This book is a collection of biographical information about the 57 men who matriculated at the Virginia Military Institute (VMI) and also rode with the 43rd Battalion Virginia Cavalry - Mosby's Rangers. 21 of the men also fought with the Corps of Cadets at the Battle of New Market. The men profiled in the book (average age in 1864 was 18) packed a lot of living into their lives before turning 20, but many went on to have even more thrilling and productive lives after the war. Charlie Dear was 16 when he left VMI to join Mosby - he was wounded 12 times as a Ranger, but lived to be a rough and ready 82 year old. George Raum lived a life so full of experiences and travels that it is almost beyond belief. He had a private meeting with the Pope, attended the coronation of the Czar of Russia and made new discoveries while excavating the Sphinx. Ben Palmer, it was said, was so polite that he would ask to be excused while shooting a Yankee. The book also contains many photos of the men that are not even found in the VMI Archives.

 

Profiles: Lewis Benjamin Adie, Winchester Durham Belvin, Edmund Berkeley, Jr., Henry Clay Bowen, James Pollard Bowen, William Brownley Bowen, Walter Bowie, Henry Clay Chamblin, Roger Preston Chew, Walter Scott Chewning, John Henshaw Clarkson, Frederick William Claybrook, Cleveland B. Coleman, Nathaniel Ragsdale Coleman, Beverly Sydnor Crews, John Thomas Crow, Charles Henry Dear, John Carter Edmonds, Griffin Taylor Garnett, Edwin Gibson, Henry Huntington Harrison, Frederick Southgate Hipkins, John Horsley, Charles Buckler Hundley, Jacob Peck Imboden, William Edward Jackson, Charles S. Jones, James Foley Kemper, William H. Kennedy, Jr., Alexander Hamilton Leftwich, Robert Nelson Locke, Alexander Lyle, John Willis McCue, Newton McVeigh, Henry St. Cyr Menefee, David Guin Mohler, Jacob Luther Moon, Robert Edward Nelson, Andrew Hetherton Nott, William Benjamin Palmer, John Crump Porter, John James Audubon Powell, Ralph Hylton Prosser, George Edward Raum, Lawrence Royster, Matthew Vincent Scurry, Frederick Waugh Smith, James Marsden Smith, John Franklin Sowers, William Henry Talley, John Tayloe, Jr., James Frank Turner, Townsend Heaton Vandevanter, Charles Pinkney Walker, John Eliott Walker, John Tyler Waller and Lloyd Washington.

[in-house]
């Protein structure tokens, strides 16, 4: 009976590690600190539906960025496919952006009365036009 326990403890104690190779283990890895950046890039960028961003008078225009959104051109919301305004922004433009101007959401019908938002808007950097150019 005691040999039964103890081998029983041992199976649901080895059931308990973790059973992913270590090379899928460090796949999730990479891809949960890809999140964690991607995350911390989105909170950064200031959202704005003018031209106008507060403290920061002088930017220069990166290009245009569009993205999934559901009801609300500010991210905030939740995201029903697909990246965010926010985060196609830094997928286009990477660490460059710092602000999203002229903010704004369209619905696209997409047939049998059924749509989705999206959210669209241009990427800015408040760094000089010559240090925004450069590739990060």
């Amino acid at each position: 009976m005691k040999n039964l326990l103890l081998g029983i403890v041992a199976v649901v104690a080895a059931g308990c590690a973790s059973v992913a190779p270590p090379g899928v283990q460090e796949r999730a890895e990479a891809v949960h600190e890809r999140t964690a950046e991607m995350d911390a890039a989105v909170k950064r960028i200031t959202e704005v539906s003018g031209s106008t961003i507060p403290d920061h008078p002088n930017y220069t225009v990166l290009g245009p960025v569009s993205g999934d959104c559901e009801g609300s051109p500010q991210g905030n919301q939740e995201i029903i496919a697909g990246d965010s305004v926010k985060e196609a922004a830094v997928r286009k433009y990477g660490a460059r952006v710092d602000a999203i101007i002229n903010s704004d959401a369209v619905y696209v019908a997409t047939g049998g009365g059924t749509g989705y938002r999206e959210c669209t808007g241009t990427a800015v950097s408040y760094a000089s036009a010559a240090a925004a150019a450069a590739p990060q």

Author: Eric Buckland  Pages: 366 (Hard Cover)

 


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(NOTE: SEVERAL PEOPLE HAVE TOLD ME THAT THEY DO NOT USE PAYPAL AND WANTED TO KNOW IF THEY COULD PURCHASE BOOKS WITH A PERSONAL CHECK. THE ANSWER IS YES, ABSOLUTELY! IF YOU WOULD PREFER TO MAKE A PURCHASE BY CHECK, CONTACT ME AT info@mosbymen.com. 

Speaking at the 18th Annual Civil War Seminar - Leadership in the Civil War at Longwood University on February 18, 2017. The event was co-sponsored by Appomattox Court House National Historical Park & Longwood University. My presentation was entitled: "John S. Mosby: The Perfect Man In The Perfect Place".